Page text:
Romanian president Traian Basescu pressed the nation's environment ministry Tuesday to take a rapid decision on a planned Canadian-owned gold mine at Rosia Montana, warning that much was at stake.
"Since 1997, the Romanian authorities have shunned responsibility regarding Rosia Montana," Basescu said after the new environment minister Attila Korodi was sworn in.
"If you think that the mine can work and if you want to do Romania some good by creating jobs, go ahead and give the necessary permit quickly," Basecu urged Korodi.
"If not, just say no to the company, because every day that passes will cost us a lot in an upcoming lawsuit."
Basescu, a staunch supporter of the planned mine, blasted the "cowardice and demagogy" of former environment ministers who have blocked the project so far.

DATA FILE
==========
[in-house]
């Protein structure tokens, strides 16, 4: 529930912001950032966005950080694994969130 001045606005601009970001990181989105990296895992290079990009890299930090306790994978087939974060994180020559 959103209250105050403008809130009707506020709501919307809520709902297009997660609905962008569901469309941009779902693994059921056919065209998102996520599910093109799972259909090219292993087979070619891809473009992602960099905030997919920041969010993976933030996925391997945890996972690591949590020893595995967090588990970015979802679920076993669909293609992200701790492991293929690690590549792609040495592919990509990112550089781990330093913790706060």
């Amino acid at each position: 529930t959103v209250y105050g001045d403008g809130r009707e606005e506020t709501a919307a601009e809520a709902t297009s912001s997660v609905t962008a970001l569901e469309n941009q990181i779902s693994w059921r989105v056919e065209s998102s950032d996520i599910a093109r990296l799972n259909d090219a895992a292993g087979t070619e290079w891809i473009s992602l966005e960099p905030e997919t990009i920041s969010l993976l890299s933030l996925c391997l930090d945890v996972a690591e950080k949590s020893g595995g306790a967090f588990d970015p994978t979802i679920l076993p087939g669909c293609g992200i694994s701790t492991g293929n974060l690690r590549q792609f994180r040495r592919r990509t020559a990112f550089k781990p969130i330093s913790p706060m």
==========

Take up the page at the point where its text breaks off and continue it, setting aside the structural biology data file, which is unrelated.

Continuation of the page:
Opponents claim the ruling sent the company back to square one in the permit process. But RMGC claims to hold an earlier "valid and legal" permit.
The firm plans to use cyanide to extract 300 tonnes of gold in the village of Rosia Montana, thought to hold Europe's largest single deposit.
It promises to invest $1.7 billion (1.2 billion euros) and says the mine will respect all European standards on environmental protection.
Environmentalists, archaeologists, historians and international organisations oppose the project however, claiming the mine threatens the environment and priceless Roman-era mining galleries.
"If Romania does not need shale gas let us stop Chevron's plans, if it does not want to exploit copper, let us stop that too," he said in an ironic tone.
Romania cancelled the sale of Cupru Min to Canada's Roman Copper on Friday because it could not obtain financial and environmental commitments, the economy minister said, adding that a new auction would be held.
Source: AFP American Edition